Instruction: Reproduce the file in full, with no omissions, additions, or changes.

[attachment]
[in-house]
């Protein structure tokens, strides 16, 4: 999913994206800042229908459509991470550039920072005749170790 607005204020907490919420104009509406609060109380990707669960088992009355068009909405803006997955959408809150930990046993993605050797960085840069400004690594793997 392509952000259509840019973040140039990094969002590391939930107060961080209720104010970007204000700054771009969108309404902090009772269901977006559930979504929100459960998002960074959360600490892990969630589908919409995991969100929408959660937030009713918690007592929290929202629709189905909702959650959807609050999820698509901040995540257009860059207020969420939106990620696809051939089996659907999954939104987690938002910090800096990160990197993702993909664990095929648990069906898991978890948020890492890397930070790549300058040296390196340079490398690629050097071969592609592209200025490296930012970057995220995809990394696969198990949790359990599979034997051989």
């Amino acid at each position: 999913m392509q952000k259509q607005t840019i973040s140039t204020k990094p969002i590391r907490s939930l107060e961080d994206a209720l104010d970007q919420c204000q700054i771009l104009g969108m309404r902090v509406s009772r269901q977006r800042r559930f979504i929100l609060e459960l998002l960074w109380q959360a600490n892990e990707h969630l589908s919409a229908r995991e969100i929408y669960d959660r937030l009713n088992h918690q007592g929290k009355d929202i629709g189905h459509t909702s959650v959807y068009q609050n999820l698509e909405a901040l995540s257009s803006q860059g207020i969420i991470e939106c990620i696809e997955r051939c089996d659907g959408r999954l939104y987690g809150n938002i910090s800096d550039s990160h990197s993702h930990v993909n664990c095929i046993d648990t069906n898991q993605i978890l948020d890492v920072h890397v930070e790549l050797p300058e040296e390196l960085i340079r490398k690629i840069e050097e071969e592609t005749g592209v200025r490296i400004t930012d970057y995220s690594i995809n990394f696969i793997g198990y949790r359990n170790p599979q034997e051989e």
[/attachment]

[in-house]
């Protein structure tokens, strides 16, 4: 999913994206800042229908459509991470550039920072005749170790 607005204020907490919420104009509406609060109380990707669960088992009355068009909405803006997955959408809150930990046993993605050797960085840069400004690594793997 392509952000259509840019973040140039990094969002590391939930107060961080209720104010970007204000700054771009969108309404902090009772269901977006559930979504929100459960998002960074959360600490892990969630589908919409995991969100929408959660937030009713918690007592929290929202629709189905909702959650959807609050999820698509901040995540257009860059207020969420939106990620696809051939089996659907999954939104987690938002910090800096990160990197993702993909664990095929648990069906898991978890948020890492890397930070790549300058040296390196340079490398690629050097071969592609592209200025490296930012970057995220995809990394696969198990949790359990599979034997051989």
């Amino acid at each position: 999913m392509q952000k259509q607005t840019i973040s140039t204020k990094p969002i590391r907490s939930l107060e961080d994206a209720l104010d970007q919420c204000q700054i771009l104009g969108m309404r902090v509406s009772r269901q977006r800042r559930f979504i929100l609060e459960l998002l960074w109380q959360a600490n892990e990707h969630l589908s919409a229908r995991e969100i929408y669960d959660r937030l009713n088992h918690q007592g929290k009355d929202i629709g189905h459509t909702s959650v959807y068009q609050n999820l698509e909405a901040l995540s257009s803006q860059g207020i969420i991470e939106c990620i696809e997955r051939c089996d659907g959408r999954l939104y987690g809150n938002i910090s800096d550039s990160h990197s993702h930990v993909n664990c095929i046993d648990t069906n898991q993605i978890l948020d890492v920072h890397v930070e790549l050797p300058e040296e390196l960085i340079r490398k690629i840069e050097e071969e592609t005749g592209v200025r490296i400004t930012d970057y995220s690594i995809n990394f696969i793997g198990y949790r359990n170790p599979q034997e051989e």